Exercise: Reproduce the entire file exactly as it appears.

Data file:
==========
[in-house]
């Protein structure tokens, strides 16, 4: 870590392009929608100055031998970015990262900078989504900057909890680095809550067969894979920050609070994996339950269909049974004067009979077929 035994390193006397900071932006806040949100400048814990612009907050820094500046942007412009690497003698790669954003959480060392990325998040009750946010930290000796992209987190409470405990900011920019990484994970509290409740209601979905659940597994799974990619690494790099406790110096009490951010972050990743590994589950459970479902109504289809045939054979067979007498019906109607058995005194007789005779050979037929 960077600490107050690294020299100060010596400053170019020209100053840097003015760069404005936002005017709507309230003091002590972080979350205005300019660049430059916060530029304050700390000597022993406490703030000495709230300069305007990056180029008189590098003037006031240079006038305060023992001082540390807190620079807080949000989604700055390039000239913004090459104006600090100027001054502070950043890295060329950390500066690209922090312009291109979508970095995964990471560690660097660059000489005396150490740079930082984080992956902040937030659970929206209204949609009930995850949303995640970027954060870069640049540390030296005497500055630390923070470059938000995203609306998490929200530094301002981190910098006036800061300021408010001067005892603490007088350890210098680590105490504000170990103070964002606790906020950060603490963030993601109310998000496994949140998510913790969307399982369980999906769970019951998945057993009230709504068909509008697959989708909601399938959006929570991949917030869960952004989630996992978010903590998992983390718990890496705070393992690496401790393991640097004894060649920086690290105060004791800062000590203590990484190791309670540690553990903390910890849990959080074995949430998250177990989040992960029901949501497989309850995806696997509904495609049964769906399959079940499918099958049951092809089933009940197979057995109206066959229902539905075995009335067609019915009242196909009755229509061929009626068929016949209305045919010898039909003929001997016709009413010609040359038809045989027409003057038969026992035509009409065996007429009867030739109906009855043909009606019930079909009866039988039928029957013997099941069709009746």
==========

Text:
[in-house]
């Protein structure tokens, strides 16, 4: 870590392009929608100055031998970015990262900078989504900057909890680095809550067969894979920050609070994996339950269909049974004067009979077929 035994390193006397900071932006806040949100400048814990612009907050820094500046942007412009690497003698790669954003959480060392990325998040009750946010930290000796992209987190409470405990900011920019990484994970509290409740209601979905659940597994799974990619690494790099406790110096009490951010972050990743590994589950459970479902109504289809045939054979067979007498019906109607058995005194007789005779050979037929 960077600490107050690294020299100060010596400053170019020209100053840097003015760069404005936002005017709507309230003091002590972080979350205005300019660049430059916060530029304050700390000597022993406490703030000495709230300069305007990056180029008189590098003037006031240079006038305060023992001082540390807190620079807080949000989604700055390039000239913004090459104006600090100027001054502070950043890295060329950390500066690209922090312009291109979508970095995964990471560690660097660059000489005396150490740079930082984080992956902040937030659970929206209204949609009930995850949303995640970027954060870069640049540390030296005497500055630390923070470059938000995203609306998490929200530094301002981190910098006036800061300021408010001067005892603490007088350890210098680590105490504000170990103070964002606790906020950060603490963030993601109310998000496994949140998510913790969307399982369980999906769970019951998945057993009230709504068909509008697959989708909601399938959006929570991949917030869960952004989630996992978010903590998992983390718990890496705070393992690496401790393991640097004894060649920086690290105060004791800062000590203590990484190791309670540690553990903390910890849990959080074995949430998250177990989040992960029901949501497989309850995806696997509904495609049964769906399959079940499918099958049951092809089933009940197979057995109206066959229902539905075995009335067609019915009242196909009755229509061929009626068929016949209305045919010898039909003929001997016709009413010609040359038809045989027409003057038969026992035509009409065996007429009867030739109906009855043909009606019930079909009866039988039928029957013997099941069709009746």